If we are to be addressing the challenges of the future’s vehicles while simultaneously those of older engines, a one-size-fits-all approach simply doesn’t work. A 2005 engine will not have the same lubricant requirement as a 2021 engine. Electric hybrid technology that will exist in five years will have fundamentally different demands than those of today’s standard TGDI. But as it currently stands, we’re operating under a model that assumes the same lubricant must somehow deliver optimized performance in both vehicles.
How to address this challenge together, as an industry? The introduction of new tiers seems an inevitability, and we’re already witnessing it happening outside of the ILSAC specification development process. North American OEMs have introduced their own specifications, most notably GM’s dexos1, which demands performance beyond that of ILSAC. The proposed ILSAC GF-6, however, does include an unprecedented split between GF-6A and GF-6B, the latter of which is intended to specify “ultra” low-viscosity lubricants of the 0W-16 grade and below. Meanwhile, the European European Automobile Manufacturers Association (Association des Constructeurs Européens d'Automobiles). The primary automotive standards organization in the European Union, ACEA defines performance specifications for automotive lubricants. model has long been an example of how to tier broad-reaching specifications tailored to the needs of a diverse vehicle parc.
In North America, American Petroleum Institute. The primary oil and natural gas trade association in the United States. API operates a voluntary licensing and certification program that allows engine oil marketers to use the API Engine Oil Quality Marks if their products meet specific requirements. SN Plus proved illustrative of one way to adapt an existing specification to the needs of a changing car market in a relatively fast and painless way. We’ve discussed how rolling specifications and evergreen test development can enable our industry to support new test development—on new engines—on an as-needed basis rather than deal with the entirety of the specification process.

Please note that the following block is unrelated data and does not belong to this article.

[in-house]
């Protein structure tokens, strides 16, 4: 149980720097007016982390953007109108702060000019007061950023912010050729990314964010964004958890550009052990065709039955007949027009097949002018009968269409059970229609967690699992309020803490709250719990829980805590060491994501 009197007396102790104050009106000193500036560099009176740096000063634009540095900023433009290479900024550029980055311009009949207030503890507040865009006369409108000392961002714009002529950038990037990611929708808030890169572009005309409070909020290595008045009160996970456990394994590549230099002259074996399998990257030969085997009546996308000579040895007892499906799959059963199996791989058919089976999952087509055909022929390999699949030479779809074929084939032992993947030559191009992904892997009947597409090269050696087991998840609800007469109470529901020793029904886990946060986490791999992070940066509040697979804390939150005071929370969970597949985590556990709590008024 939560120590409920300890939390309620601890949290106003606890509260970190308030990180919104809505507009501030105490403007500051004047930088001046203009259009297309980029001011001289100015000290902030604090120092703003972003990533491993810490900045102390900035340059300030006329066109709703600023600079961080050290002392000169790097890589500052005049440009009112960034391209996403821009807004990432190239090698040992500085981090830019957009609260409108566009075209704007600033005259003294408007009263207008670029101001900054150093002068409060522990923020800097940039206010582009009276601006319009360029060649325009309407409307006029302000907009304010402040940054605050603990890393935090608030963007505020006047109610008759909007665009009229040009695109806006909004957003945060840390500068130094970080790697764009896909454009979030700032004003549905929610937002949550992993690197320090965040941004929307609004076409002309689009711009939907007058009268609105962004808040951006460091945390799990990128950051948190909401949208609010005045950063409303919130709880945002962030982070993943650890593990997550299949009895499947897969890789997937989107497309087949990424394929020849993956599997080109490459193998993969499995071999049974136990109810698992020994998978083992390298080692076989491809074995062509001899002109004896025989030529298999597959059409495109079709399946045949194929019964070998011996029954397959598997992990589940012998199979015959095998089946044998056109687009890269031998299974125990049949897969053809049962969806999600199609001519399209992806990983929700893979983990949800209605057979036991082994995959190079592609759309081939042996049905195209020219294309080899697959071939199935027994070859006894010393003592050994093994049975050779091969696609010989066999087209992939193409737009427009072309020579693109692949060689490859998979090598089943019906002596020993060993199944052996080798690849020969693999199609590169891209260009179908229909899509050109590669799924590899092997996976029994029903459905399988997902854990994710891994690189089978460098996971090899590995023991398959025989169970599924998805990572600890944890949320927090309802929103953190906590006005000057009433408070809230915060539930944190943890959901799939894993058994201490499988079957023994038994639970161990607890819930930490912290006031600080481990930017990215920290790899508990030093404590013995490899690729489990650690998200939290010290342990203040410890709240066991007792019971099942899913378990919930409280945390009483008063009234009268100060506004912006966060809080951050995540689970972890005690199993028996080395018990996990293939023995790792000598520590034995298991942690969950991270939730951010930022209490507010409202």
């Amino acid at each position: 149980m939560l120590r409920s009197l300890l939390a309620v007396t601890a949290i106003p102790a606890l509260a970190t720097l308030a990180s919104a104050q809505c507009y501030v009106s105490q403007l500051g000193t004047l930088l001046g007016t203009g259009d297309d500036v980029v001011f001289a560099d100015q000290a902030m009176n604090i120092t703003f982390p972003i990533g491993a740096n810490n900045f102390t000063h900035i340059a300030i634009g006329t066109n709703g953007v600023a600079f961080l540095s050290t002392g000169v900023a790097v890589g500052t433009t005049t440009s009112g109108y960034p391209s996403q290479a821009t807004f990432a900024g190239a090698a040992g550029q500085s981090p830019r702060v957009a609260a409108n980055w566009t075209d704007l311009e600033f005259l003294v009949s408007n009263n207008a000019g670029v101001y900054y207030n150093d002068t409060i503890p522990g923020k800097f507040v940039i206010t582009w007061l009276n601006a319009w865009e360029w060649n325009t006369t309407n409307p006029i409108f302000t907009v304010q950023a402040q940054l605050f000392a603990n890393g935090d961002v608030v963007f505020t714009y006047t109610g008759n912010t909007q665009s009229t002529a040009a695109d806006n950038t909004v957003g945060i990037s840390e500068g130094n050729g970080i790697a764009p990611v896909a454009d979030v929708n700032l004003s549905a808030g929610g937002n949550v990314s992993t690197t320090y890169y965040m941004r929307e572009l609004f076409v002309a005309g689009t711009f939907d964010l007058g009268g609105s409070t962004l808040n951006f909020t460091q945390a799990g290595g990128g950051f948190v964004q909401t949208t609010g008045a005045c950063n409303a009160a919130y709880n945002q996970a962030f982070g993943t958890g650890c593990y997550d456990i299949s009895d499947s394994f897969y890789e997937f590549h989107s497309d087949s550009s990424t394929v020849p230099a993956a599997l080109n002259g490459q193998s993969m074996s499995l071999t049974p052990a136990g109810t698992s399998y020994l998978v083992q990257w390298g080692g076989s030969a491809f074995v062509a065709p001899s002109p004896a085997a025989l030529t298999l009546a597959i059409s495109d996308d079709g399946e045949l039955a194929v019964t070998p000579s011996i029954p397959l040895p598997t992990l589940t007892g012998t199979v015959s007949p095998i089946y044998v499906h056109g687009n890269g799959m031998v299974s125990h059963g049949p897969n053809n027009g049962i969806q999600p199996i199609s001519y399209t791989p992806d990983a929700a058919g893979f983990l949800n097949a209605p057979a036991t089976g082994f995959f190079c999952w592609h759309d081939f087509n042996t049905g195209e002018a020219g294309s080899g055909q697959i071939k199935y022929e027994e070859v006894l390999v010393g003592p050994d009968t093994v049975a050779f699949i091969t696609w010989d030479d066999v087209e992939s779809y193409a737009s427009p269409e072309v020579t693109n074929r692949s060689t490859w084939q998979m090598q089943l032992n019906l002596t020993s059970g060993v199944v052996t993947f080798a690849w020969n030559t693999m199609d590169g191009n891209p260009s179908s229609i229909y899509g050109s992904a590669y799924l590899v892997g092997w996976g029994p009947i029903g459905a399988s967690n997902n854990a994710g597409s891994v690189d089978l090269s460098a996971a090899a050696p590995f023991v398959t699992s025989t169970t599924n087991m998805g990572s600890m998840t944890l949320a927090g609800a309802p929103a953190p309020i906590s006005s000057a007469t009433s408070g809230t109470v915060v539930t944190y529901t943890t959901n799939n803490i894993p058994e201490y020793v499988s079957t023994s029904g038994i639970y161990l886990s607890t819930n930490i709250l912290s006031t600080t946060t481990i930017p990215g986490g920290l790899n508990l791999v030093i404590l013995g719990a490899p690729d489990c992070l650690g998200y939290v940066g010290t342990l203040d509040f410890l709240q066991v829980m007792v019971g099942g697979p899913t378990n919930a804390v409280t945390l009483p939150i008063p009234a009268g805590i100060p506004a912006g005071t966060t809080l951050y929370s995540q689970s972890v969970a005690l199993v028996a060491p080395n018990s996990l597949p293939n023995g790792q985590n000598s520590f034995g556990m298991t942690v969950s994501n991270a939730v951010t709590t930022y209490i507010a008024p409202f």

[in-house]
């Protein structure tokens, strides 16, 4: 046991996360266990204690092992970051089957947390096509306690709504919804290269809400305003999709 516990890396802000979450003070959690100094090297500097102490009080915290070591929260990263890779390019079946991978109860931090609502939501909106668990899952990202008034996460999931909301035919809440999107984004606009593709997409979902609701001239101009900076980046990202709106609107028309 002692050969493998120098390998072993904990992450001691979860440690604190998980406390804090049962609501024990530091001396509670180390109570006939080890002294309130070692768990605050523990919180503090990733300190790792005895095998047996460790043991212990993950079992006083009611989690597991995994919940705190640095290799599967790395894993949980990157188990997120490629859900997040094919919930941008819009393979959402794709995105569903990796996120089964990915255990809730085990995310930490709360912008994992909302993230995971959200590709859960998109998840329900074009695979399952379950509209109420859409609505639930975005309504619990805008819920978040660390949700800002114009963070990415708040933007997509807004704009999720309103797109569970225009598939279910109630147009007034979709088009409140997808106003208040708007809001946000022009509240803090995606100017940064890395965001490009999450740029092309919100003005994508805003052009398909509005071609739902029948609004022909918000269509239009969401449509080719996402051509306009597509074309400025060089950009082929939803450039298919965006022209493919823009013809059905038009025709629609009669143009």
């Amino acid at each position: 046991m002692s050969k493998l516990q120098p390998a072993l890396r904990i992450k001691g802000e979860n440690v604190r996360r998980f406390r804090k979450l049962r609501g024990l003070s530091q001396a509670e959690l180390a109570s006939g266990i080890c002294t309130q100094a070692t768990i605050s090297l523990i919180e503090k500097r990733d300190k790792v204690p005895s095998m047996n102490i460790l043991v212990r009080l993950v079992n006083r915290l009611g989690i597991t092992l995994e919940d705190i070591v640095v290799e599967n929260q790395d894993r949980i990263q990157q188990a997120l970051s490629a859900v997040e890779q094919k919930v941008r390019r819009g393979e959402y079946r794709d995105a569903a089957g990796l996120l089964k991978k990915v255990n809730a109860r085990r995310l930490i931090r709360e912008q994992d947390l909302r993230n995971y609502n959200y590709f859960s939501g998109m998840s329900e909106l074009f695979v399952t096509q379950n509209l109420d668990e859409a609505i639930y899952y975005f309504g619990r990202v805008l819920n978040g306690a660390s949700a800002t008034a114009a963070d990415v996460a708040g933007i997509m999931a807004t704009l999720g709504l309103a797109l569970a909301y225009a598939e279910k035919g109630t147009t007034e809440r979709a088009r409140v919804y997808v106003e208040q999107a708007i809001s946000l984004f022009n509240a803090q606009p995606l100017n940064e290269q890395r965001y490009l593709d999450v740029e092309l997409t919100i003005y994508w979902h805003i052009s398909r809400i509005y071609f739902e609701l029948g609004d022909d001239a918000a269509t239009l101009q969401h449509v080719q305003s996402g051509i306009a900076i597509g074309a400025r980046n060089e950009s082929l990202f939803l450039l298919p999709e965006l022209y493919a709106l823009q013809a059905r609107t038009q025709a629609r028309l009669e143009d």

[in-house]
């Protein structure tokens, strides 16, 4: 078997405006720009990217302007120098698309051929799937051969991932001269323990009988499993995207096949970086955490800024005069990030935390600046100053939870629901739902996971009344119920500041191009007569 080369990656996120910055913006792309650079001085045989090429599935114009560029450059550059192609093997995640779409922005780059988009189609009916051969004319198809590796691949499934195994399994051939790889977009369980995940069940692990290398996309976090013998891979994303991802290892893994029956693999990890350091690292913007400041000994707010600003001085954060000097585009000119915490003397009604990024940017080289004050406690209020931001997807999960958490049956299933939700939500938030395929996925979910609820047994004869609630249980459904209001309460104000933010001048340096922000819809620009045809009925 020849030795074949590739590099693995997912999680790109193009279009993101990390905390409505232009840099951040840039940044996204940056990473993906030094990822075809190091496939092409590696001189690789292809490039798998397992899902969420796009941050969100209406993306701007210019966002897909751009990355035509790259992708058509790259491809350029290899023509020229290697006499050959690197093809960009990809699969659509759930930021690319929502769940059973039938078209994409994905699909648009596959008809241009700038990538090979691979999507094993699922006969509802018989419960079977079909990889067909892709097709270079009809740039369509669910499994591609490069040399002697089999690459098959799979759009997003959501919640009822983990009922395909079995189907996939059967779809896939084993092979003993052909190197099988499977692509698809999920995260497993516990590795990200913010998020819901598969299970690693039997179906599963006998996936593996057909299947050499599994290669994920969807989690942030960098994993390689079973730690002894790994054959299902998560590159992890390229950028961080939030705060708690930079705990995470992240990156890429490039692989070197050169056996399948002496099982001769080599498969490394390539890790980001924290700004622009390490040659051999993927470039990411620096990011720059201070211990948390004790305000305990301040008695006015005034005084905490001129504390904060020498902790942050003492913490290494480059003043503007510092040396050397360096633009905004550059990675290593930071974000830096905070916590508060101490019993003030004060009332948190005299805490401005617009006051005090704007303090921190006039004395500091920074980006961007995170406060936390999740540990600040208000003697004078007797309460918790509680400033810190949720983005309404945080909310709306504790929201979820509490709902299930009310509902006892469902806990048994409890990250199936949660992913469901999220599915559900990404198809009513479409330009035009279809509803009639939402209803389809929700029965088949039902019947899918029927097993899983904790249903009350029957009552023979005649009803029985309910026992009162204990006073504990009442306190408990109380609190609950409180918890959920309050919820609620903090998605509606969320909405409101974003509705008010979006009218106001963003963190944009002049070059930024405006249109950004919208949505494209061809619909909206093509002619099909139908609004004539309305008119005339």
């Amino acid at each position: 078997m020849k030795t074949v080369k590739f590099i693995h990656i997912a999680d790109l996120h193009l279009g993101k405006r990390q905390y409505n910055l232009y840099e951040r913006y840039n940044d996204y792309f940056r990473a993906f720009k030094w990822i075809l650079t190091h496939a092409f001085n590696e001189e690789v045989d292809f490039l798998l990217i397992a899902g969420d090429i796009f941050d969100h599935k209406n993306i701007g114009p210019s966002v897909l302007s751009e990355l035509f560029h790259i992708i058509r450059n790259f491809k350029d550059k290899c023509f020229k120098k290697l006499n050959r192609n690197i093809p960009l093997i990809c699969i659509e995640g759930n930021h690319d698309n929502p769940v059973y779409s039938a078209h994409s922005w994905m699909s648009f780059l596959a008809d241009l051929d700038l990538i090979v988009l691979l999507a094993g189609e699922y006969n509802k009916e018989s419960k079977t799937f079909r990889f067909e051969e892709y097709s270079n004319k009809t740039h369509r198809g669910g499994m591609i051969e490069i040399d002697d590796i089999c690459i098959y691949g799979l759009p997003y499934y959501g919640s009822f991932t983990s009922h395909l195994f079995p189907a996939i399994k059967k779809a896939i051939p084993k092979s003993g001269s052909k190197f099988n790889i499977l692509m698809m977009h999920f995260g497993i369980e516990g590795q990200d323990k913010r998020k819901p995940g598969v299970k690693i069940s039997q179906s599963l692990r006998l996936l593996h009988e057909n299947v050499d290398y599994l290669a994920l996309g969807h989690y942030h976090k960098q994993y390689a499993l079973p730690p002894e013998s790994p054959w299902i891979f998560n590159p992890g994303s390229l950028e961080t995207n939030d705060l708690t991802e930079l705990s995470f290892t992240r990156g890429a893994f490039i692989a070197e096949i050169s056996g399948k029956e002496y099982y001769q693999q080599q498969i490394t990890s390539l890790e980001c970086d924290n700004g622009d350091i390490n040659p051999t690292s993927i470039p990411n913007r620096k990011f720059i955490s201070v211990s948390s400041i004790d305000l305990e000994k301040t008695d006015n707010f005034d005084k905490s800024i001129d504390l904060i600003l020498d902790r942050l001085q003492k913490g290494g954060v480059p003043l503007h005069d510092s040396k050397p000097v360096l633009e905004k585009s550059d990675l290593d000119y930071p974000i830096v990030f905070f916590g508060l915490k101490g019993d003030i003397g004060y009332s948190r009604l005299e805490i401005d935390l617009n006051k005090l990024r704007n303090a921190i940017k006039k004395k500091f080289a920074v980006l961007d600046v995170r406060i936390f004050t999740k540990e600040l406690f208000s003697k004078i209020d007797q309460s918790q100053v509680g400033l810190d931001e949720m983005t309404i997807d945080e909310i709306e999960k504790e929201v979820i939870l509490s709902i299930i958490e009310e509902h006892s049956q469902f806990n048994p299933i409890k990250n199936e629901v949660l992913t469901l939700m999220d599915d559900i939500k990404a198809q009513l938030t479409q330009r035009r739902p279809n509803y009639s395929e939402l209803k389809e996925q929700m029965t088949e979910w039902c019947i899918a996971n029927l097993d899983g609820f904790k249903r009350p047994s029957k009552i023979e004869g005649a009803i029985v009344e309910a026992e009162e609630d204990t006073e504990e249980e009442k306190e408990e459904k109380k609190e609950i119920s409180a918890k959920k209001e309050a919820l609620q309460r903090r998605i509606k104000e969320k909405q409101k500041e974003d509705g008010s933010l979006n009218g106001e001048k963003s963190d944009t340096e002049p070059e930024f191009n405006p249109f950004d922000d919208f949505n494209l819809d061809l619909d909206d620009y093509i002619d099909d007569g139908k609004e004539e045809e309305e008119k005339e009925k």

Our view: It’s imperative that we work proactively to address the needs of the evolving engine, with supportive technology, to achieve the goal of delivering durability and protection for tomorrow’s engine.
Government, society, OEMS and consumers deserve better innovative products that provide meaningful and understandable benefits. They need them faster, so we can meet the challenges of the global market and societal needs as a whole. At Lubrizol, we’re being proactive and working with other industry stakeholders to solve the issues our industry faces. The answers might not come easy, but they are critical to achieving our goals.